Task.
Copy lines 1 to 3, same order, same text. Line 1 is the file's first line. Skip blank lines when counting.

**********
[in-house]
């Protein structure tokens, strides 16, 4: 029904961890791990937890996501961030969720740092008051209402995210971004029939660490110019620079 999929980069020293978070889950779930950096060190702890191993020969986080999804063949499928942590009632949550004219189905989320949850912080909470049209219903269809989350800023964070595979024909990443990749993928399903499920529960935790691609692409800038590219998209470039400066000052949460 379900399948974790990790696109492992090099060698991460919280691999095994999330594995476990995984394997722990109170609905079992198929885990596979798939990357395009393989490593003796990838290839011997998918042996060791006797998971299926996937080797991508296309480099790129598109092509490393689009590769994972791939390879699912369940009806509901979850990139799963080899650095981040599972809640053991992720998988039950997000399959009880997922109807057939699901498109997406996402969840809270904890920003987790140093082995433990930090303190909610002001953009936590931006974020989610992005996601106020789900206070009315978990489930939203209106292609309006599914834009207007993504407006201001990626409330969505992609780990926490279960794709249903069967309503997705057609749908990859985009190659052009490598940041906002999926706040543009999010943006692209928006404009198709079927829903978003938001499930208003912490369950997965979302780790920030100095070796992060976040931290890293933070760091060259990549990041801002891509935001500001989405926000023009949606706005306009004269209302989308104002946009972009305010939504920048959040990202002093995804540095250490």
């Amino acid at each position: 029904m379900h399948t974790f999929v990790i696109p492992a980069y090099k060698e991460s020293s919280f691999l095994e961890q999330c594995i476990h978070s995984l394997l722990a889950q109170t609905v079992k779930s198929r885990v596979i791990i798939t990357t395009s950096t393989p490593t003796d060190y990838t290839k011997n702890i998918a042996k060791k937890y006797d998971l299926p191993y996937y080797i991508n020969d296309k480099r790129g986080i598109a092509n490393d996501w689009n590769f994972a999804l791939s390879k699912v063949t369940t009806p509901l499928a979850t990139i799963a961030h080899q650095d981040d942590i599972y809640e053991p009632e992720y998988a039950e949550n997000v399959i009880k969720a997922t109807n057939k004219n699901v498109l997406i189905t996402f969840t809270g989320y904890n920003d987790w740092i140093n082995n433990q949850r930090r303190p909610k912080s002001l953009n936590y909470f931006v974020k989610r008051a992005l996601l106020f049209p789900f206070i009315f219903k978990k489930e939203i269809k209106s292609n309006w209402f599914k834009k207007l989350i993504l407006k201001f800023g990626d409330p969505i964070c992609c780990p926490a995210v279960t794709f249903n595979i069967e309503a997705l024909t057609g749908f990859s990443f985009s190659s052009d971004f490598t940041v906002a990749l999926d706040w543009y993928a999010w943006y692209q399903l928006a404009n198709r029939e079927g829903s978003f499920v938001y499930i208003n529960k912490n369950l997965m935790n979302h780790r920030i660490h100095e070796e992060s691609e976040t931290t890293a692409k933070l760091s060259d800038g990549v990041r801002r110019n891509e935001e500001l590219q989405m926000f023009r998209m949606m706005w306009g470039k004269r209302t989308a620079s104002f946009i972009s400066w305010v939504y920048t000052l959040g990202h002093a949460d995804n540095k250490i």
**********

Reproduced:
[in-house]
């Protein structure tokens, strides 16, 4: 029904961890791990937890996501961030969720740092008051209402995210971004029939660490110019620079 999929980069020293978070889950779930950096060190702890191993020969986080999804063949499928942590009632949550004219189905989320949850912080909470049209219903269809989350800023964070595979024909990443990749993928399903499920529960935790691609692409800038590219998209470039400066000052949460 379900399948974790990790696109492992090099060698991460919280691999095994999330594995476990995984394997722990109170609905079992198929885990596979798939990357395009393989490593003796990838290839011997998918042996060791006797998971299926996937080797991508296309480099790129598109092509490393689009590769994972791939390879699912369940009806509901979850990139799963080899650095981040599972809640053991992720998988039950997000399959009880997922109807057939699901498109997406996402969840809270904890920003987790140093082995433990930090303190909610002001953009936590931006974020989610992005996601106020789900206070009315978990489930939203209106292609309006599914834009207007993504407006201001990626409330969505992609780990926490279960794709249903069967309503997705057609749908990859985009190659052009490598940041906002999926706040543009999010943006692209928006404009198709079927829903978003938001499930208003912490369950997965979302780790920030100095070796992060976040931290890293933070760091060259990549990041801002891509935001500001989405926000023009949606706005306009004269209302989308104002946009972009305010939504920048959040990202002093995804540095250490």
């Amino acid at each position: 029904m379900h399948t974790f999929v990790i696109p492992a980069y090099k060698e991460s020293s919280f691999l095994e961890q999330c594995i476990h978070s995984l394997l722990a889950q109170t609905v079992k779930s198929r885990v596979i791990i798939t990357t395009s950096t393989p490593t003796d060190y990838t290839k011997n702890i998918a042996k060791k937890y006797d998971l299926p191993y996937y080797i991508n020969d296309k480099r790129g986080i598109a092509n490393d996501w689009n590769f994972a999804l791939s390879k699912v063949t369940t009806p509901l499928a979850t990139i799963a961030h080899q650095d981040d942590i599972y809640e053991p009632e992720y998988a039950e949550n997000v399959i009880k969720a997922t109807n057939k004219n699901v498109l997406i189905t996402f969840t809270g989320y904890n920003d987790w740092i140093n082995n433990q949850r930090r303190p909610k912080s002001l953009n936590y909470f931006v974020k989610r008051a992005l996601l106020f049209p789900f206070i009315f219903k978990k489930e939203i269809k209106s292609n309006w209402f599914k834009k207007l989350i993504l407006k201001f800023g990626d409330p969505i964070c992609c780990p926490a995210v279960t794709f249903n595979i069967e309503a997705l024909t057609g749908f990859s990443f985009s190659s052009d971004f490598t940041v906002a990749l999926d706040w543009y993928a999010w943006y692209q399903l928006a404009n198709r029939e079927g829903s978003f499920v938001y499930i208003n529960k912490n369950l997965m935790n979302h780790r920030i660490h100095e070796e992060s691609e976040t931290t890293a692409k933070l760091s060259d800038g990549v990041r801002r110019n891509e935001e500001l590219q989405m926000f023009r998209m949606m706005w306009g470039k004269r209302t989308a620079s104002f946009i972009s400066w305010v939504y920048t000052l959040g990202h002093a949460d995804n540095k250490i």